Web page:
It’s an unwavering belief

Why Atheism is not just a convenient lack of religion

One of the things that many people wonder about atheists is how strong their belief actually is. When struck with a debilitating illness, does an atheist immediately abandon the shallow, cynical facade and embrace God as a saviour? Can a belief which states that there is nothing after death be of any comfort to somebody soon to face the end of their life?

Obviously, not having died recently, I can’t speak to the deathbed experience, but it’s not difficult to find examples of those secure enough in their beliefs to hold on to them to their last breath. In discussing this, though, I’ve been placed in a position where the perfect example to discuss is that of a public figure that died very recently. While it seems crass to take advantage of such misfortune to make a point, the timing is too perfect to pass up.  Besides, I’m sure the man would approve were he still around.

Christopher Hitchens was, and remains, a controversial figure of our time. English by birth, he made the United States his home for the second half of his life, where he worked as a columnist and literary critic for a variety of magazines, including Salon, The Nation, and Vanity Fair. Although he defined himself as a Trotskyite and a radical, he also took up more unpopular positions such as a fierce advocacy of the Iraq War, as well as vitriolic attacks on “fascism with an Islamic face” and the toleration of religious extremism in the name of multiculturalism.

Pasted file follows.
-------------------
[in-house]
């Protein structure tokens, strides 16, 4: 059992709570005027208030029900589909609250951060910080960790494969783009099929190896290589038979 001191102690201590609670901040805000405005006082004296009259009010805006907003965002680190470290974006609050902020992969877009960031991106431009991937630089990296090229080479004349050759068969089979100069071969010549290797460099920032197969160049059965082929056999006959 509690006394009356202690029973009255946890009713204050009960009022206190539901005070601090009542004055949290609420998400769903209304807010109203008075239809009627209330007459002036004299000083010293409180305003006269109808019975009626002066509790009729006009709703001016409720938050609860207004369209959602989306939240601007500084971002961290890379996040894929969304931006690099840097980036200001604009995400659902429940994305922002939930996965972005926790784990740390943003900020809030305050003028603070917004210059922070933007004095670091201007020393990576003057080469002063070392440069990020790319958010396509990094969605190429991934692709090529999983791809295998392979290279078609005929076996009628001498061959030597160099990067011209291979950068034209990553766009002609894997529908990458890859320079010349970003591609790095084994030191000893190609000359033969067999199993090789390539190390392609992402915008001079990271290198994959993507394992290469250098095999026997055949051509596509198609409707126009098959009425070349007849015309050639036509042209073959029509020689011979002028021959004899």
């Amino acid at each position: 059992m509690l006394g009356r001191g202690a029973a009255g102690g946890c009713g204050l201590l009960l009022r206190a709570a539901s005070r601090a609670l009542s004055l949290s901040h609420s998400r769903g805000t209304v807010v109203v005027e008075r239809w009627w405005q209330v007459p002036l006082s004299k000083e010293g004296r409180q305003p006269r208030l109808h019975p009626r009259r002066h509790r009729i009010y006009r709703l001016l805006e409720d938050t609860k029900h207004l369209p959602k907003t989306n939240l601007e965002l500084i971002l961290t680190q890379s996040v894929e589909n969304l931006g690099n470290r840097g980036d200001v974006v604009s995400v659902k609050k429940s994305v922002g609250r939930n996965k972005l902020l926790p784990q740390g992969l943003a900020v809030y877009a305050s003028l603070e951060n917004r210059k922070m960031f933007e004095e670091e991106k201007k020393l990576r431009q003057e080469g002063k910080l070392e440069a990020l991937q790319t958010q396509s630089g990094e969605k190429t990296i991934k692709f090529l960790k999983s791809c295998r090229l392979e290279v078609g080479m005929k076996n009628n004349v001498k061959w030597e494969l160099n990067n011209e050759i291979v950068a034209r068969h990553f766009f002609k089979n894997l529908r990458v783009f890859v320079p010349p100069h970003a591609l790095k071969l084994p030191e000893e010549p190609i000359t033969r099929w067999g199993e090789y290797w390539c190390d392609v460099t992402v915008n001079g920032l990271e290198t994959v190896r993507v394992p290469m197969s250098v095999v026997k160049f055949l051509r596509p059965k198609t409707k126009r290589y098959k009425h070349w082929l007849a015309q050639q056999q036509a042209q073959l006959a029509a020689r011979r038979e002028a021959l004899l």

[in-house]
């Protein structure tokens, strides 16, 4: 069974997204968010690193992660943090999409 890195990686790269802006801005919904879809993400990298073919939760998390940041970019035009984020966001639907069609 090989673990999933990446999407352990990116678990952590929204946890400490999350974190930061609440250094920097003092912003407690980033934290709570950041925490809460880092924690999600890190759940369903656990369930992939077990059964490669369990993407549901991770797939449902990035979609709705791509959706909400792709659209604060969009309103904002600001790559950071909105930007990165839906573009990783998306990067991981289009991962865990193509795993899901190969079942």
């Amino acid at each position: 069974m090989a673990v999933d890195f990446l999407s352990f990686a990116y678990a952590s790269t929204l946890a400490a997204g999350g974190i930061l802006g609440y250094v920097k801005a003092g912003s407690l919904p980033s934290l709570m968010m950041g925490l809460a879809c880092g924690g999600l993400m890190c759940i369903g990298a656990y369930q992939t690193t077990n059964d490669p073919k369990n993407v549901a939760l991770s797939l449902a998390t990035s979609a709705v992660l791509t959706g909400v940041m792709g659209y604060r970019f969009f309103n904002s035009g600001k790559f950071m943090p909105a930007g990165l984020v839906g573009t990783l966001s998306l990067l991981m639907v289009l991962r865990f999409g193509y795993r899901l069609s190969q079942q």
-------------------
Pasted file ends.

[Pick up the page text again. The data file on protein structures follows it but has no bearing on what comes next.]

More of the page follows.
Publishing books with names like God is Not Great: How Religion Poisons Everything, it shouldn’t be a surprise that Hitchens was well known within atheist circles. His was the face that, more than anything, defined the camp known as “anti-theism:” a deep, principled opposition to the collective delusion that he felt defined God and religion. His aggressive attacks on the institution alienated some and bolstered others, so when he was diagnosed with esophageal cancer in 2010, reactions were mixed.

Where Hitchens was uncompromising while he was living, he was even more so while he was dying. At a debate at the American Jewish University he was asked whether the sickness had caused him to revisit his views on the afterlife. “I would say it fractionally increases my contempt for the false consolation element of religion and my dislike for the dictatorial and totalitarian part of it,” was his reply. “It’s considered perfectly normal in this society to approach dying people who you don’t know but who are unbelievers and say, ‘Now are you gonna change your mind?’ That is considered almost a polite question.” There was no desperate appeal for divine clemency at the last minute for Hitchens; he remained an atheist to the end.

I don’t know what Christopher Hitchens’ last words were. His last public appearance was at the Texas Freethought Convention in Houston, where he took audience questions with Richard Dawkins for about an hour. Slightly more than a month from death, he appeared sickly and pale, his head completely bald due to chemotherapy and his eyes sunken into their sockets. Yet he spoke clearly and with good humour and was, as always, unwavering. “I’m not going to quit until absolutely I have to,” he told the audience of over a thousand. And he didn’t.

One Less God is a twice-monthly column on atheist communities and philosophy. Harmon Moon is a U2 History student and VP External of the McGill Freethought Association. He can be reached at Special thanks to Robert Koeze for fact-checking.